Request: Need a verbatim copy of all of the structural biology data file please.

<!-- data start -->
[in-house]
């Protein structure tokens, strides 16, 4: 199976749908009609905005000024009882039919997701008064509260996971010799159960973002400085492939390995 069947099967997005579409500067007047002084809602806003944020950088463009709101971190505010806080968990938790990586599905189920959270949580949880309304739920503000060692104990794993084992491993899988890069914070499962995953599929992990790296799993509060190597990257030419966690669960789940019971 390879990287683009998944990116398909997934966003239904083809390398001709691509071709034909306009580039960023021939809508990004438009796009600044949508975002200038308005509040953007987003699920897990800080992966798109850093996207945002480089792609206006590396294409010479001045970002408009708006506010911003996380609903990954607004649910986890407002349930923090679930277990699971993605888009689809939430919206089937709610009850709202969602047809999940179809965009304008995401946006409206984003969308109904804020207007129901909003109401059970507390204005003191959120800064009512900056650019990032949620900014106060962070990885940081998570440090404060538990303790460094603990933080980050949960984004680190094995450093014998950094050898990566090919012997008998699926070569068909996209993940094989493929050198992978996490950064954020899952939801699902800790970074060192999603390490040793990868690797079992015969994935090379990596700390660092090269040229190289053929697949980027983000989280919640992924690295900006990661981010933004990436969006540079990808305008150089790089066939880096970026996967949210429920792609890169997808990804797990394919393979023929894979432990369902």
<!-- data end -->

[in-house]
């Protein structure tokens, strides 16, 4: 199976749908009609905005000024009882039919997701008064509260996971010799159960973002400085492939390995 069947099967997005579409500067007047002084809602806003944020950088463009709101971190505010806080968990938790990586599905189920959270949580949880309304739920503000060692104990794993084992491993899988890069914070499962995953599929992990790296799993509060190597990257030419966690669960789940019971 390879990287683009998944990116398909997934966003239904083809390398001709691509071709034909306009580039960023021939809508990004438009796009600044949508975002200038308005509040953007987003699920897990800080992966798109850093996207945002480089792609206006590396294409010479001045970002408009708006506010911003996380609903990954607004649910986890407002349930923090679930277990699971993605888009689809939430919206089937709610009850709202969602047809999940179809965009304008995401946006409206984003969308109904804020207007129901909003109401059970507390204005003191959120800064009512900056650019990032949620900014106060962070990885940081998570440090404060538990303790460094603990933080980050949960984004680190094995450093014998950094050898990566090919012997008998699926070569068909996209993940094989493929050198992978996490950064954020899952939801699902800790970074060192999603390490040793990868690797079992015969994935090379990596700390660092090269040229190289053929697949980027983000989280919640992924690295900006990661981010933004990436969006540079990808305008150089790089066939880096970026996967949210429920792609890169997808990804797990394919393979023929894979432990369902």